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The Sanctuary Lamp

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I am the light of the world: he that followeth me, walketh not in darkness, but shall have the light of life (John 8:12)

 

The wisdom and beauty of the Holy Catholic Church are marvelously expressed through a universe of symbols.

Consider the sanctuary lamp. In every church where the Blessed Sacrament is reserved, the eye meets that suave flickering flame, indicating the Real Presence.  

  

What does the silent sanctuary lamp calmly say to the soul? What does it symbolize?

The warmth of its welcoming flame draws us closer to Our Lady and Our Lord. As if held aloft by Angels, the lamp is suspended, not attached to this earth, preparing souls to receive Divine grace. Its subtle light envelopes the faithful, creating a state of spirit in which all Catholic souls feel united.

At the same time, the wick burns serenely, spending itself to the point of destruction, offering itself to God, which symbolizes sacrifice.

The sanctuary lamp creates a pleasing and temperate atmosphere adequate to man. Its subtle light enhances the church and is not even slightly overpowering.

The flame's panoply of discrete shadows projects a respectful warmth and depth. It has nothing in common with the frenzied lights of a discotheque or the cold neon lighting prevalent today.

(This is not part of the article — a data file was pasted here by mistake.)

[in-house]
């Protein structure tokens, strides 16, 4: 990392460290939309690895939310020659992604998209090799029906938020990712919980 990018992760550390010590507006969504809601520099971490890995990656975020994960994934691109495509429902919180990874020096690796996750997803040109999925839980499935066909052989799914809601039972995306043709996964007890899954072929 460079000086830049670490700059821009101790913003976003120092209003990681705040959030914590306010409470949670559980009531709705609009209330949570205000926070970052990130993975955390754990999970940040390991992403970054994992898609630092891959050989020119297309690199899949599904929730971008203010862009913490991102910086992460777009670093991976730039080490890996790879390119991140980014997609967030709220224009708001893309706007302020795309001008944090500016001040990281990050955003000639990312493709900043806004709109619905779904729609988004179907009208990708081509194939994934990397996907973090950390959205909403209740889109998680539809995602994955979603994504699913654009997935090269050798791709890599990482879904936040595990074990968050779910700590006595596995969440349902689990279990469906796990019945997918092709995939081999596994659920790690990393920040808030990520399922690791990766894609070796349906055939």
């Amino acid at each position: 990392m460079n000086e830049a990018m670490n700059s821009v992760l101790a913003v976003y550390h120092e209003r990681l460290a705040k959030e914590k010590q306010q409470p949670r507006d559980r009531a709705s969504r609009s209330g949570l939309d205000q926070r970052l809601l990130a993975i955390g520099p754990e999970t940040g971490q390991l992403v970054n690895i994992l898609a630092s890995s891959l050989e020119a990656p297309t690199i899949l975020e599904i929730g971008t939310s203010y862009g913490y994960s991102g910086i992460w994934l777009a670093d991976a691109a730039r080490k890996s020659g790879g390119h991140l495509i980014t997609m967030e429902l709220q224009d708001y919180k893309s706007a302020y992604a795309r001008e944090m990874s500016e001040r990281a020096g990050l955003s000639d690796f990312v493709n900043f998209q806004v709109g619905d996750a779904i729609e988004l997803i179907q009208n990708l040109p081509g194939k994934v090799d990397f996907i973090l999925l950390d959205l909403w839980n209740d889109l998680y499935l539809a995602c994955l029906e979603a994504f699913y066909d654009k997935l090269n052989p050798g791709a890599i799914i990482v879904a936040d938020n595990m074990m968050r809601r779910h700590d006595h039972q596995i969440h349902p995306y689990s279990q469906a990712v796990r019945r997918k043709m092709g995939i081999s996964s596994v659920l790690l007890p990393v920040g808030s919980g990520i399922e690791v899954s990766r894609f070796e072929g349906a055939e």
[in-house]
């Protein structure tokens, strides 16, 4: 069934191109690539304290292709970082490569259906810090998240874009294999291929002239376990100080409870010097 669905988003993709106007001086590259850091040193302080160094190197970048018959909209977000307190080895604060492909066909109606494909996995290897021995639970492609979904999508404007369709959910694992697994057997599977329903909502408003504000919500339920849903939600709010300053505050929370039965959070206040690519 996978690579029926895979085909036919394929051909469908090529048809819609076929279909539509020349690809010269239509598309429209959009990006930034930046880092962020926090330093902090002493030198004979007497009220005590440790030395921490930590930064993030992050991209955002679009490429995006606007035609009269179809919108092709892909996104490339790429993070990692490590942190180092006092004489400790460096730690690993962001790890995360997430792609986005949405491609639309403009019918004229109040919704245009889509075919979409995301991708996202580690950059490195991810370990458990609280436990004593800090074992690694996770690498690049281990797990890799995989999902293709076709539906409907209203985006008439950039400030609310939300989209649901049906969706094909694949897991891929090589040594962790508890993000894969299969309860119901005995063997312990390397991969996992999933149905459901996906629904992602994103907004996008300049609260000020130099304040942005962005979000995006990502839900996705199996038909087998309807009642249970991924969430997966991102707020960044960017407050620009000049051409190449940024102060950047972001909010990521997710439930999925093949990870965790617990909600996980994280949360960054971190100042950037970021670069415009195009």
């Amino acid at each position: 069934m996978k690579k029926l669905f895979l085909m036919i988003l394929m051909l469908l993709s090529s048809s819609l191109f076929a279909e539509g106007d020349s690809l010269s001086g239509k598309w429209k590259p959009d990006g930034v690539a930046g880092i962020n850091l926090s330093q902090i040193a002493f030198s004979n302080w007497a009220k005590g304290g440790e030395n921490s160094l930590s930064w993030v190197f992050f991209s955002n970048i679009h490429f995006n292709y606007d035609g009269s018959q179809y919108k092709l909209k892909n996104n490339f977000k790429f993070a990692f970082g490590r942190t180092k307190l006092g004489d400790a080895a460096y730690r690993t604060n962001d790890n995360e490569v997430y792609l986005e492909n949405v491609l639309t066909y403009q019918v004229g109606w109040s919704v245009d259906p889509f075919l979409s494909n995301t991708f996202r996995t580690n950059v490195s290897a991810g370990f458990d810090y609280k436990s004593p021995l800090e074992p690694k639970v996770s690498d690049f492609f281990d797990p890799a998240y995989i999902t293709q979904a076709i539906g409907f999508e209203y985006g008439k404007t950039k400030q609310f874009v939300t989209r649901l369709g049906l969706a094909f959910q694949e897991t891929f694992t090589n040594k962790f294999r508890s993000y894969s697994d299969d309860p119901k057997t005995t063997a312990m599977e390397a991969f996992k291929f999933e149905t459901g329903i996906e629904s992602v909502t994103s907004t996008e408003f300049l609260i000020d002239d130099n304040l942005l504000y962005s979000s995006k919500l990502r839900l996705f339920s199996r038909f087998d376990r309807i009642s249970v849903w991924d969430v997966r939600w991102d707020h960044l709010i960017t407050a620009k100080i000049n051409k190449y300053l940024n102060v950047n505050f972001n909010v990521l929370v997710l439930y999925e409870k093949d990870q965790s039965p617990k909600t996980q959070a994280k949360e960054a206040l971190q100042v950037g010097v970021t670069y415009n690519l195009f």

For the sake of contrast, imagine a neon light in place of the sanctuary lamp. The mere thought causes unrest. The harsh neon light destroys shadows.

 

What else does the sanctuary lamp say to the soul?

Imagine a dark church illuminated by a single sanctuary lamp. When a church is empty and Our Lord in the Blessed Sacrament is alone, the lamp pays homage to its Creator. The flame keeps constant vigil, like a faithful soul who kneels before God in adoration while so many abandon Him or turn against Him.

If the light could speak, it might say this: "I remain faithful. I am Thine, O Lord. Although I am the least of men, I belong to Thee, I exist for Thee alone. In the worst uncertainty, in the worst isolation and darkness, I will follow Thee come what may. I am confident that my fidelity means something to Thee."